Rise in NBA Local Market Viewership Surpasses Last Year's Figures

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NBA viewership in local television markets has surpassed last season's numbers as of the All-Star Break, with executives from Playfly Sports attributing the increase to the fall's In-Season Tournament, which helped energize individual fan bases early in the regular season.

According to the Nielsen Station Index, which measures the audience for 27 NBA teams across 25 local U.S. markets, 18 franchises have seen an increase in linear TV viewership compared to last year through the same number of games (through Feb. 6). The NBA champion Nuggets, whose local Altitude RSN had a low viewing base last season due to a dispute with Comcast, saw the largest percentage increase in local viewership this season with a rise of 139%. They are followed in the top 5 by the Timberwolves (a 107% rise on Bally Sports North), the Suns (94% on free over-the-air Arizona's Family), the Magic (76% on Bally Sports Florida), and the Spurs (54% on Bally Sports Southwest).

"Twice as many teams are up in NBA over being down,'' said Playfly Sports President Craig Sloan. "That's not normally the case. It should be 50-50 -- somebody's winning, somebody's losing. Usually, interest will wane in markets where a team's losing, and the others will go up. But having two-thirds of your teams in positive growth is a good story. ... If you look at it, the local market part of the ecosystem is really strong.''

The metrics continue to demonstrate the value of local broadcasts, while Nielsen data indicates that the In-Season Tournament is the driving force behind the surge in local ratings.

According to Nielsen, in the 25-to-54 demo, the average audience for the 20 teams Nielsen monitors weekly significantly increased as soon as the In-Season Tournament tipped off in early November. During the first week of the regular season, prior to the In-Season Tournament, ratings were down 3% from the previous year at the same time. Once the In-Season Tournament began in Week 2, the numbers increased by 1%, then by 3% in Week 3, and reached a high mark of 8% in Week 4. Through this past weekend’s All-Star Game, ratings had been up no lower than 5% over last season, with no signs of slowing down as the playoff races approach. Those 20 teams are the Suns, Timberwolves, Knicks, 76ers, Nuggets, Celtics, Lakers, Clippers, Hawks, Magic, Rockets, Kings, Mavericks, Heat, Pistons, Cavaliers, Wizards, Bulls, Warriors, and Nets.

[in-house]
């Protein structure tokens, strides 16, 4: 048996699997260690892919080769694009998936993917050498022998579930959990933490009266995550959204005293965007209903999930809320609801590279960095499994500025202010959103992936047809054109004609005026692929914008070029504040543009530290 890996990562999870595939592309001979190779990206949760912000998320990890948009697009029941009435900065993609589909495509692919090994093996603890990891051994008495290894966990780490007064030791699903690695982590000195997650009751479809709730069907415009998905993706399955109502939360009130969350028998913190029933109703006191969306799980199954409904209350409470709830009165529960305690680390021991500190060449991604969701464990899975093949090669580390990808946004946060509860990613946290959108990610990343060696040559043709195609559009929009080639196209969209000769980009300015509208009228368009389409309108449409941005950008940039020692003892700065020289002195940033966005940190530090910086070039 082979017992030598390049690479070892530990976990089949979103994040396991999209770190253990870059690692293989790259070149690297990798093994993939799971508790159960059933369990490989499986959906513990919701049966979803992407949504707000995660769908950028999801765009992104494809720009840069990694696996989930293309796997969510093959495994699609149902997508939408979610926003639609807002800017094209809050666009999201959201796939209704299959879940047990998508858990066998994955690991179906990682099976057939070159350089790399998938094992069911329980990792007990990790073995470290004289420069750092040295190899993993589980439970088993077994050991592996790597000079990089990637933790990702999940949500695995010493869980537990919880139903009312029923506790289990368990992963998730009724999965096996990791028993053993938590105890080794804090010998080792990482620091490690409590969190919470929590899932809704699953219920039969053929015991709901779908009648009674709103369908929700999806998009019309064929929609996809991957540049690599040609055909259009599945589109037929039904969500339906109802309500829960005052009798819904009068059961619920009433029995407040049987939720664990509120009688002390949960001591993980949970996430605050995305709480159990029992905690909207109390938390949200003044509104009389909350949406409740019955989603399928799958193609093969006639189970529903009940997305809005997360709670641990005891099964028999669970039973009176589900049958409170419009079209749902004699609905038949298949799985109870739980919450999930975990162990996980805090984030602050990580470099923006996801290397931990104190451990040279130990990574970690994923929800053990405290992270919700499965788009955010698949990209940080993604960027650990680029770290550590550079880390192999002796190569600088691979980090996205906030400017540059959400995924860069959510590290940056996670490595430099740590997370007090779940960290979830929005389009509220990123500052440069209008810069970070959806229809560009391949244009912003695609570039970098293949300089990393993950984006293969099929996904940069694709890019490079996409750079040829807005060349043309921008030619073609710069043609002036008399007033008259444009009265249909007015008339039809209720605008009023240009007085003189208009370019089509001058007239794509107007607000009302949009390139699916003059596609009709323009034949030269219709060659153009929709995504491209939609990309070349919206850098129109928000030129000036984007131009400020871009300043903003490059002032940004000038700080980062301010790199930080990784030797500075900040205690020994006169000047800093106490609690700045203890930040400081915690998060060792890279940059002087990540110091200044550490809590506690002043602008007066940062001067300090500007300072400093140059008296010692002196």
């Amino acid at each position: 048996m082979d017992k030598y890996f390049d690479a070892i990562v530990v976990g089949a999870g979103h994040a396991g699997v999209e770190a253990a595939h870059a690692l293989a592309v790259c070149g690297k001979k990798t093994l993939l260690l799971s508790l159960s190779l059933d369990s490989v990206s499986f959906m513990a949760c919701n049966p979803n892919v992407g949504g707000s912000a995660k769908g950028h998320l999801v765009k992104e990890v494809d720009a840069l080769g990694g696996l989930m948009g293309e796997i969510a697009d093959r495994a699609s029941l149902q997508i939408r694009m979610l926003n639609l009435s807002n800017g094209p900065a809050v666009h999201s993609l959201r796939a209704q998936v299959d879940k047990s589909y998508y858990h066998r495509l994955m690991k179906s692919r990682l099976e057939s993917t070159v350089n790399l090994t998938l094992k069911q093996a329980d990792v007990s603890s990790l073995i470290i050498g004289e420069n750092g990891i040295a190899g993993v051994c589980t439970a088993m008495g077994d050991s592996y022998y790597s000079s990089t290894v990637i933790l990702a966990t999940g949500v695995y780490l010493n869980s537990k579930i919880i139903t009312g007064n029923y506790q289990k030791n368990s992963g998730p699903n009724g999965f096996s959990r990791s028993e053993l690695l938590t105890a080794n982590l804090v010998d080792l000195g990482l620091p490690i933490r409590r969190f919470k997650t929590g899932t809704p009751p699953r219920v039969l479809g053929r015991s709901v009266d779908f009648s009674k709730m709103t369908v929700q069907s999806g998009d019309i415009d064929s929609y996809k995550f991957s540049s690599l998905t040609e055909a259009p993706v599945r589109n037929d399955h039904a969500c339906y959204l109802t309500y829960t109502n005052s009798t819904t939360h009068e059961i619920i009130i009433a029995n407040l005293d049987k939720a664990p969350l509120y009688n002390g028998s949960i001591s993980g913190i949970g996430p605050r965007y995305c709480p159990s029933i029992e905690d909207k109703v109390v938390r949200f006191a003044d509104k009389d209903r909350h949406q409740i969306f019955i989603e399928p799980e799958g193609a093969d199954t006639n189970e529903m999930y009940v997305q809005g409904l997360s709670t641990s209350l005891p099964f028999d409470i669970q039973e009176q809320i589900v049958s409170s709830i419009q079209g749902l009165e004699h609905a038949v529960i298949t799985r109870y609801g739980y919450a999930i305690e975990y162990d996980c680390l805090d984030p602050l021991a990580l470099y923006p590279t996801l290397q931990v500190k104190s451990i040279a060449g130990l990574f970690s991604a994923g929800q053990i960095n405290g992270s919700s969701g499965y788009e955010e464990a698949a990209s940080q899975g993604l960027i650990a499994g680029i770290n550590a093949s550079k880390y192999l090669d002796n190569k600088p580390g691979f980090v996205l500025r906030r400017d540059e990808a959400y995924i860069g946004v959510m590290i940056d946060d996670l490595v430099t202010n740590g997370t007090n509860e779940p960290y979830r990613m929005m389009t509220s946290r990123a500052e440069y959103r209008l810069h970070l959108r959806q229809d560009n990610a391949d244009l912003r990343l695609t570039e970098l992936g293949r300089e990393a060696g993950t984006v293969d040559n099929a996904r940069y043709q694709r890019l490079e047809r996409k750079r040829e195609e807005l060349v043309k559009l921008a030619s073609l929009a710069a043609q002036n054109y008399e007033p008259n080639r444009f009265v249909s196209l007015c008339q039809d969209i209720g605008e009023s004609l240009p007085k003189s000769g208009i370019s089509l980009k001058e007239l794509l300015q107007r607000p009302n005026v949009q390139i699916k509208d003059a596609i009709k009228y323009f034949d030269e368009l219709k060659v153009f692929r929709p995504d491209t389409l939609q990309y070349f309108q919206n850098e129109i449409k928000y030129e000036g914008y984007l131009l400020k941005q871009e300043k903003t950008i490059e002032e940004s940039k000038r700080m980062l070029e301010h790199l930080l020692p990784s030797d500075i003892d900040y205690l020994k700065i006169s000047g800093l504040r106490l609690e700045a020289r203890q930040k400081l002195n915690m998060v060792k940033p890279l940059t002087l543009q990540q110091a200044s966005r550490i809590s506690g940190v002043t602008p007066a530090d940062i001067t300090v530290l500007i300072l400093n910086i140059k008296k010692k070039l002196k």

"What our analysis found is that the In-Season Tournament weeks saw an uptick, and that carried over to a halo effect for every week since,'' said Playfly Head of Research Gregg Liebman. "This is just on linear TV and doesn't even account for any streaming versus last year. But we're talking about over 900 games into the season that have aired across these RSNs [and over-the-air channels], and it reinforces that much of the viewing is happening not on the national games but is happening on a daily basis through these regional sports members.''

Analytics from individual teams such as the Wizards, who are not even having a stellar season, support the relevance of local television. Linear broadcasts of Wizards games on Monumental Sports Network are down 35% from last season but are still outperforming head-to-head programming in the D.C. market on FS1 94% of the time, ESPN2 85% of the time, TNT 74% of the time, and TBS 51% of the time.

Sloan said 100 new brands have invested in local NBA telecasts this year -- though only 10 have invested significantly in the seven or eight-figure range -- which he said shows the league seems "team-driven'' more than just star-driven.

"When you see 100 new brands in our portfolio -- and it can be small [investments], could be $100,000 or $500,000 -- that's not going to make news,'' Sloan said. "But it's interesting just to see that volume of new brands coming in. So we're happy on that front. Our revenues are up year over year, which is good in a down market.''

Advertisers should be heartened, Sloan said, that new data from TVision -- a company that relies on computer vision technology to identify whether selected viewers are paying attention to ads -- shows that viewers watched commercials on their local NBA broadcasts 55.6% of the time last season compared to 54.8% of the time during national playoff telecasts. Playfly’s sense is that the regular season is more of a "rooting experience'' that locks viewers in, whereas the playoffs (except for the markets of the two teams playing) are more of a "viewing'' experience.

"[A national game] might be huge in two markets,'' Sloan said. "But it actually proves out to be better [in the regular season]. People are into it during the regular season. There has been a common prevailing thought that the regular season in the NBA doesn't matter. ... But it's just not playing out that way in reality.''